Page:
5. reposting the verse with a fix so it doesn’t get lost…
    early storks descend
    on freshly tilled earth
    my thoughts about linking were that the field wasn’t tilled manually so somebody must have steered a tractor or, less likely, oxen across that patch of land. i didn’t want to name the vehicle as that, imo, would link back to the train leaving the platform.

    1. thanks, Polona, and i appreciate how you see this verse’s link but going from a train to a car to the suggestion of another vehicle isn’t really the progression i was looking for, though it is well done

    1. “overlook”, Aalix, in one of its senses repeats the “scanning” of 2 verses before

    1. with a wry sense of humour you might add, Michael Henry-don’t really need an ironical evaluation in a renku

    1. ah, Michael Henry, -from train to car to boat -don’t want that progession

  6. I sit in silence
    behind the steering wheel
    –Paul Geiger

    the nursery walls dry
    into robin’s egg blue

    1. sounds as if you’re referencing the old cliché ‘watching paint dry’, Liz Ann, though you probably didn’t mean it that way; doesn’t cast a positive ‘grounding’ back on the ‘sitting in silence’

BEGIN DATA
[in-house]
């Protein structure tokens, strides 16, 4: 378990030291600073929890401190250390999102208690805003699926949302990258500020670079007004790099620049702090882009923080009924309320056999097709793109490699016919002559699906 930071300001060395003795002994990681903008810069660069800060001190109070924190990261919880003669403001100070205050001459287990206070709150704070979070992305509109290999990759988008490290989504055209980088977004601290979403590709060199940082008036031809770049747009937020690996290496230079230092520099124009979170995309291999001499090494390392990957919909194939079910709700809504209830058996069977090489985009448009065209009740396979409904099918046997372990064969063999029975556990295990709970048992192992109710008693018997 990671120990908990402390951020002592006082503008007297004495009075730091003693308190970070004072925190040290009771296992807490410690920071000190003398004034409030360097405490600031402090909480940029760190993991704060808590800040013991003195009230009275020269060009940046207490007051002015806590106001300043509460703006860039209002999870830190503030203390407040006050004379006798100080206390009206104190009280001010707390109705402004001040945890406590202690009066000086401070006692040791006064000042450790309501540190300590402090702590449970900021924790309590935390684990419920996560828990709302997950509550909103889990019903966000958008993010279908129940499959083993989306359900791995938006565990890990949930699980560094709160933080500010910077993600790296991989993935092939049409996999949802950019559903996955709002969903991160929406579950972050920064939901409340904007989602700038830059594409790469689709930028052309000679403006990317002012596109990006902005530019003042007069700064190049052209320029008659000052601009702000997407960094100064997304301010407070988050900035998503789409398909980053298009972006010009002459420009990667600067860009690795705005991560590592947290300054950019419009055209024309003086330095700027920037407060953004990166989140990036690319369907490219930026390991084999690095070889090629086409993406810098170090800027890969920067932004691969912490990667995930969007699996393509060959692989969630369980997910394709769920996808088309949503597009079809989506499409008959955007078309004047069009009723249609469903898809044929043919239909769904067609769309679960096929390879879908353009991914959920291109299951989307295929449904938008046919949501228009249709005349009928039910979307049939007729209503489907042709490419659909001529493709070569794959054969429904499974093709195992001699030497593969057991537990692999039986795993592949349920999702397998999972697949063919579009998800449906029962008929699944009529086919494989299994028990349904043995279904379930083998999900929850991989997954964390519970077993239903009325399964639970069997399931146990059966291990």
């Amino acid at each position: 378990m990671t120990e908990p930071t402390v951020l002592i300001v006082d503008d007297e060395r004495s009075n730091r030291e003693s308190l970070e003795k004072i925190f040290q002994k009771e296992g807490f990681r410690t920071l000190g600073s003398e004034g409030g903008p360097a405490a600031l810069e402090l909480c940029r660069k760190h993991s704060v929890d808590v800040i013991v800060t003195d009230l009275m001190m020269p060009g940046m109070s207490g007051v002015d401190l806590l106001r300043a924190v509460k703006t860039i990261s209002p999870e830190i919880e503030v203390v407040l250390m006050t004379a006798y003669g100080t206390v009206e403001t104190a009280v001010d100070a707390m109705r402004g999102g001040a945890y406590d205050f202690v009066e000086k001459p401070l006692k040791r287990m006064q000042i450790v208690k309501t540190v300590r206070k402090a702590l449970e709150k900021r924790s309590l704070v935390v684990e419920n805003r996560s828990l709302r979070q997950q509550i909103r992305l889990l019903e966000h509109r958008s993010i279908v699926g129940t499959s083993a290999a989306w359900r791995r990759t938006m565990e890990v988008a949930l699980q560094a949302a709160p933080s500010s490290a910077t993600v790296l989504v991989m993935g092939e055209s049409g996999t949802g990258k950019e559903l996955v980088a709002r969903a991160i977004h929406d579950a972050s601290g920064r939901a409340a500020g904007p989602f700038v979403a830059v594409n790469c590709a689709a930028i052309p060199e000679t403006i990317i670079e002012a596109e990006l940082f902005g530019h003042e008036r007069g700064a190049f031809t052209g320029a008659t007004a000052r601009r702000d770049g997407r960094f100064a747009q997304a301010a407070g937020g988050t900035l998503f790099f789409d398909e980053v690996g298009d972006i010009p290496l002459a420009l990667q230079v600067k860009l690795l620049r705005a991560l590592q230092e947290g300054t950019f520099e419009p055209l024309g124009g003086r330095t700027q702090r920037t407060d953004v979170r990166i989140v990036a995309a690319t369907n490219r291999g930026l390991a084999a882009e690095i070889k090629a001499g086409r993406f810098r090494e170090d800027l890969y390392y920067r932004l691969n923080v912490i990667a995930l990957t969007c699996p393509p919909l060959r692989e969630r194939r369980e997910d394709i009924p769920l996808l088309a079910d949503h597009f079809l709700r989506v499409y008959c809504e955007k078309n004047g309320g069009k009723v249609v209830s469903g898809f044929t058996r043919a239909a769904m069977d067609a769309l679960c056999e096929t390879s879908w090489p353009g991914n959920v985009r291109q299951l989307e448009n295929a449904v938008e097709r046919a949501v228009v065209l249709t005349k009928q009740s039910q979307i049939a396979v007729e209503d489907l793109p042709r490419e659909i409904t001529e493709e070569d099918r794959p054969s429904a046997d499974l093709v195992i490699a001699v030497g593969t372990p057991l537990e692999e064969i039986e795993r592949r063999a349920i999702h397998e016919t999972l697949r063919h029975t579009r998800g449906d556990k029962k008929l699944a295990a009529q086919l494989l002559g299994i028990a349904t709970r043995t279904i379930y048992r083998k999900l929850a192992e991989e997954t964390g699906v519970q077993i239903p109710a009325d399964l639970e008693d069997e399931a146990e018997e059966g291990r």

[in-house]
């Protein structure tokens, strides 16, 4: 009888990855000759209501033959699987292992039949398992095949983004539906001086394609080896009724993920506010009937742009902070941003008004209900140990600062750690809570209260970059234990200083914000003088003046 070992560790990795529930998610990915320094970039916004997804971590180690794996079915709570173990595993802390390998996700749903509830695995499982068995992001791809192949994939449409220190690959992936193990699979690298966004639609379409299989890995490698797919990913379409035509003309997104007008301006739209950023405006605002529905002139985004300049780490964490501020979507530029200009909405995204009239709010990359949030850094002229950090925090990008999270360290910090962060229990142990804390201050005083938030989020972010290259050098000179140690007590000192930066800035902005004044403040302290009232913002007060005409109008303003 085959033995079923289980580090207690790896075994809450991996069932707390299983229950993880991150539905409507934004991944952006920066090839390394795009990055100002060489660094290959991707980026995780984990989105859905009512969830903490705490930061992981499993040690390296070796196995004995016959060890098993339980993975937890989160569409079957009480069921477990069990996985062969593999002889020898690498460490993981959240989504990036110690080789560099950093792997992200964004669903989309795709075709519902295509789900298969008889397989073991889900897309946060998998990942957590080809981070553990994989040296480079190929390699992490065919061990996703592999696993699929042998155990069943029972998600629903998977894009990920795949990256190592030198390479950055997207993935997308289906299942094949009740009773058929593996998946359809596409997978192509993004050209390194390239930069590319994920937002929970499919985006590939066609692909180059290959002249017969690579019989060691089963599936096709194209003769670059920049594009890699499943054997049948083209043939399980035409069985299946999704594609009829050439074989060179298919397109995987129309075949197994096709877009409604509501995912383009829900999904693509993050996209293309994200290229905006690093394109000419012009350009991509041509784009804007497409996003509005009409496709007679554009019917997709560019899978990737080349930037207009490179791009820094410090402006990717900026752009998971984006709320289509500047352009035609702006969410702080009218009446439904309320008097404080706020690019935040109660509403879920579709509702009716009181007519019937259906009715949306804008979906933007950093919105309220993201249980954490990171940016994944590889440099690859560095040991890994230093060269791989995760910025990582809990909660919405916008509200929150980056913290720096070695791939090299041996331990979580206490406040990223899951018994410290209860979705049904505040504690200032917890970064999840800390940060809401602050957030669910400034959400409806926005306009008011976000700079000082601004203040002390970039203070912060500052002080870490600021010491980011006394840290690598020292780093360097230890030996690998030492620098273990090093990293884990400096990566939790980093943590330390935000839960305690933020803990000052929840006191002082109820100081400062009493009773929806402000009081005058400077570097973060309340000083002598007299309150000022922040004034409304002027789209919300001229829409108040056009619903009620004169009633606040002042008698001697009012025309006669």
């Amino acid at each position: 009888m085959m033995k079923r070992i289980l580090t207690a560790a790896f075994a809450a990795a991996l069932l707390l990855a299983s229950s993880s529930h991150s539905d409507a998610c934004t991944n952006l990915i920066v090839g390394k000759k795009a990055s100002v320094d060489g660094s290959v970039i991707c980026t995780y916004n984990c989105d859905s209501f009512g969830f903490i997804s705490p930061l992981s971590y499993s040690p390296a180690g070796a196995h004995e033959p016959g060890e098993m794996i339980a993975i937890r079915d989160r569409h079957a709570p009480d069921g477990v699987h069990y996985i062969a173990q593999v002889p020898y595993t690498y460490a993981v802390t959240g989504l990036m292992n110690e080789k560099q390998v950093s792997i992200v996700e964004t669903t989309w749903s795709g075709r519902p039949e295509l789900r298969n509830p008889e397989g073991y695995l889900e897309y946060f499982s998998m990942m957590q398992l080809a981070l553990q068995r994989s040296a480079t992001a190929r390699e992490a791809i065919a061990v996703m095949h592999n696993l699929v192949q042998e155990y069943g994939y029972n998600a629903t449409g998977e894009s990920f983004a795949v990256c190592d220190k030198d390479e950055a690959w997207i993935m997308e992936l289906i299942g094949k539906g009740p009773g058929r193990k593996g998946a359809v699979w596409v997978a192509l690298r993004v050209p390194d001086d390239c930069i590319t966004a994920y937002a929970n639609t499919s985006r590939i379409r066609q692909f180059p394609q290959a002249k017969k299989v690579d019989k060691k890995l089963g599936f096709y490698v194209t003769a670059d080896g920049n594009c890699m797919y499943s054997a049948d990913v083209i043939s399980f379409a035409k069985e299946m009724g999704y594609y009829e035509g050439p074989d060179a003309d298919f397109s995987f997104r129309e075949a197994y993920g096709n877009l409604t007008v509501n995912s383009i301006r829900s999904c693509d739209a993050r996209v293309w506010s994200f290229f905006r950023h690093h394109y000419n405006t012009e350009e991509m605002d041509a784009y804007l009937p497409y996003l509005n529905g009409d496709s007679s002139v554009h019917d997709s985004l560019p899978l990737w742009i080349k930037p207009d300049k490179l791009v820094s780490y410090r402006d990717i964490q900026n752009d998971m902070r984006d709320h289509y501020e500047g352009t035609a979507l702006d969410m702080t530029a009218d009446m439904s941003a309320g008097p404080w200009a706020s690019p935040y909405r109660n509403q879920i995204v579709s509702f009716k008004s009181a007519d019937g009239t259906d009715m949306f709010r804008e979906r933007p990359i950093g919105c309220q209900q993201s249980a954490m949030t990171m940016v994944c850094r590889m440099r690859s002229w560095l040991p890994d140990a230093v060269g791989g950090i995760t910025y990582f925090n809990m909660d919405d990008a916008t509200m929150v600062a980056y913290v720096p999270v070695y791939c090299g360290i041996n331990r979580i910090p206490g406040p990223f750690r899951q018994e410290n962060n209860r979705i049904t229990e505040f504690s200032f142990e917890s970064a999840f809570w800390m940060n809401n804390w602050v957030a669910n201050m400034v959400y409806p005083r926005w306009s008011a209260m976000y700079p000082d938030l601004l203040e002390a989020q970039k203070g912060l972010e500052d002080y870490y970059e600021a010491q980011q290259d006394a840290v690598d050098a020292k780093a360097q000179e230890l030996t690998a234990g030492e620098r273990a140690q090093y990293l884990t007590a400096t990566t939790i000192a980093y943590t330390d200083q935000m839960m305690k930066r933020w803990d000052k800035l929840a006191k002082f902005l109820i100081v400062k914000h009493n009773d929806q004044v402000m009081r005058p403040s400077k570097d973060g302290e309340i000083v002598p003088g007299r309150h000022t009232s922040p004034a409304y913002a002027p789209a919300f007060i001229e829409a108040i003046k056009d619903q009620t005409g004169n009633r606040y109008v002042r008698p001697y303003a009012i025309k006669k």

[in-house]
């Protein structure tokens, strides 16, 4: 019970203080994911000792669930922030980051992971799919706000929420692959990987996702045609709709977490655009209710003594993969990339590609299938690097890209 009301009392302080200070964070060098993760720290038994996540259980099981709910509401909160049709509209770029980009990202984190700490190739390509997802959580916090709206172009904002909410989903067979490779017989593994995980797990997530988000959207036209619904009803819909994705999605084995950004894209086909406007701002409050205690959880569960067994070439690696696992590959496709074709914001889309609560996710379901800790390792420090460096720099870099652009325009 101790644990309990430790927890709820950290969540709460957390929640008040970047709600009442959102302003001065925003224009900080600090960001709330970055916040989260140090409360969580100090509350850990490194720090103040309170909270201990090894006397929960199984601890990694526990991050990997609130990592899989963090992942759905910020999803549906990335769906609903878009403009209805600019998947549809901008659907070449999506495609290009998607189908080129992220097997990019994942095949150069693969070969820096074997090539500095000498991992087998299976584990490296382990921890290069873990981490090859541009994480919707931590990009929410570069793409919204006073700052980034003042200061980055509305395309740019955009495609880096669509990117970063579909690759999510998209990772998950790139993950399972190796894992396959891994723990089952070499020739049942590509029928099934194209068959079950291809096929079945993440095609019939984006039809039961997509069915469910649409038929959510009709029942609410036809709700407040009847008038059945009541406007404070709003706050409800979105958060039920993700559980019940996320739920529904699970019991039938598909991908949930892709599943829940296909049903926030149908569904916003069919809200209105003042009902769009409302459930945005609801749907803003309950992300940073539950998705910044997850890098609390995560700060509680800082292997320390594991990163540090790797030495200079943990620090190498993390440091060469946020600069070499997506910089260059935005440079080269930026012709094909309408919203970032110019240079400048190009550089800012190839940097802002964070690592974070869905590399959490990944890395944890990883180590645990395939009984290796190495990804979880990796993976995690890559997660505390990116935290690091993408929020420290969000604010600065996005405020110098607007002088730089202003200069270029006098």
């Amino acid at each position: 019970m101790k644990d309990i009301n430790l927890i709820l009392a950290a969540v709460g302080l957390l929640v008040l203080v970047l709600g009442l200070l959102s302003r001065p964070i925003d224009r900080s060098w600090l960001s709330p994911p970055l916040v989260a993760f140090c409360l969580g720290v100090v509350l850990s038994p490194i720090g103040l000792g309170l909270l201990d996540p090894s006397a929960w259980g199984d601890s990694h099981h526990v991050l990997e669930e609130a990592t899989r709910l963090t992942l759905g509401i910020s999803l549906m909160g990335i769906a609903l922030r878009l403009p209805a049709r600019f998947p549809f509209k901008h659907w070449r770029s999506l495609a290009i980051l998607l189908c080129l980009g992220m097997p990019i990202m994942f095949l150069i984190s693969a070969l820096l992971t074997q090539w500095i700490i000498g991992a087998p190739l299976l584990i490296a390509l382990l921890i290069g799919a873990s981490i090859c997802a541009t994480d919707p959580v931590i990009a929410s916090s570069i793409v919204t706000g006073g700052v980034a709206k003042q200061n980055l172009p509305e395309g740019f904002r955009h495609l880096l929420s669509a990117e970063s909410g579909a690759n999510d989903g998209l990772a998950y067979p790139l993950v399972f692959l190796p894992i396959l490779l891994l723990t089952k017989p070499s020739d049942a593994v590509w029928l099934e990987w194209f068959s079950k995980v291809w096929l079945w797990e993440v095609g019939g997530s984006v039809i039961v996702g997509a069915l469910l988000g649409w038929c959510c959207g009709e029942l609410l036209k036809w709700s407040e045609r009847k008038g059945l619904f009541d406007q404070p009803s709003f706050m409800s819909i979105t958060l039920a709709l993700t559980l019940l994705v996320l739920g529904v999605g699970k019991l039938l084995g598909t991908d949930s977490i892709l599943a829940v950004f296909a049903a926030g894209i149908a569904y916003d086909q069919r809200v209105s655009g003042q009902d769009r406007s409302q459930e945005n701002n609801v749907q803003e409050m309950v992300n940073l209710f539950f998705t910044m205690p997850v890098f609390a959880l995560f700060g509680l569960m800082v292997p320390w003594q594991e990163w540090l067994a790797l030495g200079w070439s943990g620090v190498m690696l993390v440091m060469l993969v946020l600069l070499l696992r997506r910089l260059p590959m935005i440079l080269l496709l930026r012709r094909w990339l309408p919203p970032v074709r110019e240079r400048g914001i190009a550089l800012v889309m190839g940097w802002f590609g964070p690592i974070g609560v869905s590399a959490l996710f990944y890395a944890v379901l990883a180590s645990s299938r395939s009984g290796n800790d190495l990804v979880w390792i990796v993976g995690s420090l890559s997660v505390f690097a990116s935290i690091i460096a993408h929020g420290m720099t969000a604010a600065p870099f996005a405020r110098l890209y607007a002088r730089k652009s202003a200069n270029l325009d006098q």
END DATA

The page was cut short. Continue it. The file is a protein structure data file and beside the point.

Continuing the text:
1. No, I didn’t mean it that way. I was trying for a more positive tone – a sense of new life in the nursery, something good coming from the musing.
        a glint of blue
        from the robin’s nest

  7. Marshall and fellow poets: being new to renku, I’m wondering if a verse offering can be repeated. I would guess it’s rare, but I can’t find an answer.
    On the off chance it is acceptable, I’d like to offer this verse because I think it links:
    rivulets of pollen
    meander down the drive

    1. yes, Mary, but remember i didn’t include it because we already had “seed packets” and “balls of moss” -so it won’t be here either -and ‘down the drive’ is too much of a ‘narrative extension’ as a link to a parked car